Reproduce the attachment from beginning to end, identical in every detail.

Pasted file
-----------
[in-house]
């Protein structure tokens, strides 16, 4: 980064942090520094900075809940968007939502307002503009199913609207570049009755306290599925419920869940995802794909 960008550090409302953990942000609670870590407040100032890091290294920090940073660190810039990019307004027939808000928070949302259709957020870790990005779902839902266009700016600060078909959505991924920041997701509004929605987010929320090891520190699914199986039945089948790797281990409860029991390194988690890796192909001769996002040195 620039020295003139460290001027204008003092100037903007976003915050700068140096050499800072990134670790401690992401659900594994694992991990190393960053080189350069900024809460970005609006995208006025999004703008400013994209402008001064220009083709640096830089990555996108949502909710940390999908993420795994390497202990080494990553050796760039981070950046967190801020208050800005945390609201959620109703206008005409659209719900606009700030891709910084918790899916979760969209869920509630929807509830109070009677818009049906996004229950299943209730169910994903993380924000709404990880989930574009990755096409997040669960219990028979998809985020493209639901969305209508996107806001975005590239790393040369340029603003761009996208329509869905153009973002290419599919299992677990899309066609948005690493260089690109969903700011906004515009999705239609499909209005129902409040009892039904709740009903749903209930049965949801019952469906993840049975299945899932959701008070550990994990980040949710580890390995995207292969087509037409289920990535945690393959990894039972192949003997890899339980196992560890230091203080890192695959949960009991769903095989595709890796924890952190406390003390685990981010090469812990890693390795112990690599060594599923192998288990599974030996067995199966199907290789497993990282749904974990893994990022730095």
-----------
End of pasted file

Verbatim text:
[in-house]
């Protein structure tokens, strides 16, 4: 980064942090520094900075809940968007939502307002503009199913609207570049009755306290599925419920869940995802794909 960008550090409302953990942000609670870590407040100032890091290294920090940073660190810039990019307004027939808000928070949302259709957020870790990005779902839902266009700016600060078909959505991924920041997701509004929605987010929320090891520190699914199986039945089948790797281990409860029991390194988690890796192909001769996002040195 620039020295003139460290001027204008003092100037903007976003915050700068140096050499800072990134670790401690992401659900594994694992991990190393960053080189350069900024809460970005609006995208006025999004703008400013994209402008001064220009083709640096830089990555996108949502909710940390999908993420795994390497202990080494990553050796760039981070950046967190801020208050800005945390609201959620109703206008005409659209719900606009700030891709910084918790899916979760969209869920509630929807509830109070009677818009049906996004229950299943209730169910994903993380924000709404990880989930574009990755096409997040669960219990028979998809985020493209639901969305209508996107806001975005590239790393040369340029603003761009996208329509869905153009973002290419599919299992677990899309066609948005690493260089690109969903700011906004515009999705239609499909209005129902409040009892039904709740009903749903209930049965949801019952469906993840049975299945899932959701008070550990994990980040949710580890390995995207292969087509037409289920990535945690393959990894039972192949003997890899339980196992560890230091203080890192695959949960009991769903095989595709890796924890952190406390003390685990981010090469812990890693390795112990690599060594599923192998288990599974030996067995199966199907290789497993990282749904974990893994990022730095």